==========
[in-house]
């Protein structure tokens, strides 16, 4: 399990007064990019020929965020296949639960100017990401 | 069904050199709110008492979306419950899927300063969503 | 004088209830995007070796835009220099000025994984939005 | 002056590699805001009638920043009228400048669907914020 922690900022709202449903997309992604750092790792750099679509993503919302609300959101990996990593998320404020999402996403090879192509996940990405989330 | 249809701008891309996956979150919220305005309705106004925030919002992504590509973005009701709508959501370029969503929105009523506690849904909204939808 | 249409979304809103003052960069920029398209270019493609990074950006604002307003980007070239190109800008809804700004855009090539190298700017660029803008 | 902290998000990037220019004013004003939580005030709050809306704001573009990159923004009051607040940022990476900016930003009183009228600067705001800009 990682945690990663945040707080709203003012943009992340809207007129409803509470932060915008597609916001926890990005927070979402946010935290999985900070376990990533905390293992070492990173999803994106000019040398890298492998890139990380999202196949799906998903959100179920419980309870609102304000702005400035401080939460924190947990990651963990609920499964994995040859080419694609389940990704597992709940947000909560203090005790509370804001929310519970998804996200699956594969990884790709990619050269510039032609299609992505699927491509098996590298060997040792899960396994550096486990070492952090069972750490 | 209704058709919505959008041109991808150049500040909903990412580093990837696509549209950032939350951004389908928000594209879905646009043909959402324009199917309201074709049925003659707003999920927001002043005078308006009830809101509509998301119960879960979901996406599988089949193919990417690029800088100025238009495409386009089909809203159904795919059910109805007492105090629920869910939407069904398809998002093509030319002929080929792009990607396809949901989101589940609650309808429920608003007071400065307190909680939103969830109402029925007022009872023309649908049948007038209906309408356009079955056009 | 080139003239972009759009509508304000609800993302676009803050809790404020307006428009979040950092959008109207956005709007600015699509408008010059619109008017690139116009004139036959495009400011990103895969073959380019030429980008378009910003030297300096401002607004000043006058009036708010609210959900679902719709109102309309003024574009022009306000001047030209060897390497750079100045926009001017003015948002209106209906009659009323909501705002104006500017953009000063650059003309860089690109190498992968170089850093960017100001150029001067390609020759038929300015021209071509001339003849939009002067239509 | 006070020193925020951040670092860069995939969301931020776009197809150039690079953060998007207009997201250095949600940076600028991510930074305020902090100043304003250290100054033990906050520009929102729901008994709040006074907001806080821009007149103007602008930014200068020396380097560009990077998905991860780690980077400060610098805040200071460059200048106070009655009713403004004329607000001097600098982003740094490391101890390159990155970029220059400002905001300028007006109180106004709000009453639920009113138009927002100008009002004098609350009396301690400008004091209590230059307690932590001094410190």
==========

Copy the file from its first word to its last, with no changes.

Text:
[in-house]
């Protein structure tokens, strides 16, 4: 399990007064990019020929965020296949639960100017990401 | 069904050199709110008492979306419950899927300063969503 | 004088209830995007070796835009220099000025994984939005 | 002056590699805001009638920043009228400048669907914020 922690900022709202449903997309992604750092790792750099679509993503919302609300959101990996990593998320404020999402996403090879192509996940990405989330 | 249809701008891309996956979150919220305005309705106004925030919002992504590509973005009701709508959501370029969503929105009523506690849904909204939808 | 249409979304809103003052960069920029398209270019493609990074950006604002307003980007070239190109800008809804700004855009090539190298700017660029803008 | 902290998000990037220019004013004003939580005030709050809306704001573009990159923004009051607040940022990476900016930003009183009228600067705001800009 990682945690990663945040707080709203003012943009992340809207007129409803509470932060915008597609916001926890990005927070979402946010935290999985900070376990990533905390293992070492990173999803994106000019040398890298492998890139990380999202196949799906998903959100179920419980309870609102304000702005400035401080939460924190947990990651963990609920499964994995040859080419694609389940990704597992709940947000909560203090005790509370804001929310519970998804996200699956594969990884790709990619050269510039032609299609992505699927491509098996590298060997040792899960396994550096486990070492952090069972750490 | 209704058709919505959008041109991808150049500040909903990412580093990837696509549209950032939350951004389908928000594209879905646009043909959402324009199917309201074709049925003659707003999920927001002043005078308006009830809101509509998301119960879960979901996406599988089949193919990417690029800088100025238009495409386009089909809203159904795919059910109805007492105090629920869910939407069904398809998002093509030319002929080929792009990607396809949901989101589940609650309808429920608003007071400065307190909680939103969830109402029925007022009872023309649908049948007038209906309408356009079955056009 | 080139003239972009759009509508304000609800993302676009803050809790404020307006428009979040950092959008109207956005709007600015699509408008010059619109008017690139116009004139036959495009400011990103895969073959380019030429980008378009910003030297300096401002607004000043006058009036708010609210959900679902719709109102309309003024574009022009306000001047030209060897390497750079100045926009001017003015948002209106209906009659009323909501705002104006500017953009000063650059003309860089690109190498992968170089850093960017100001150029001067390609020759038929300015021209071509001339003849939009002067239509 | 006070020193925020951040670092860069995939969301931020776009197809150039690079953060998007207009997201250095949600940076600028991510930074305020902090100043304003250290100054033990906050520009929102729901008994709040006074907001806080821009007149103007602008930014200068020396380097560009990077998905991860780690980077400060610098805040200071460059200048106070009655009713403004004329607000001097600098982003740094490391101890390159990155970029220059400002905001300028007006109180106004709000009453639920009113138009927002100008009002004098609350009396301690400008004091209590230059307690932590001094410190």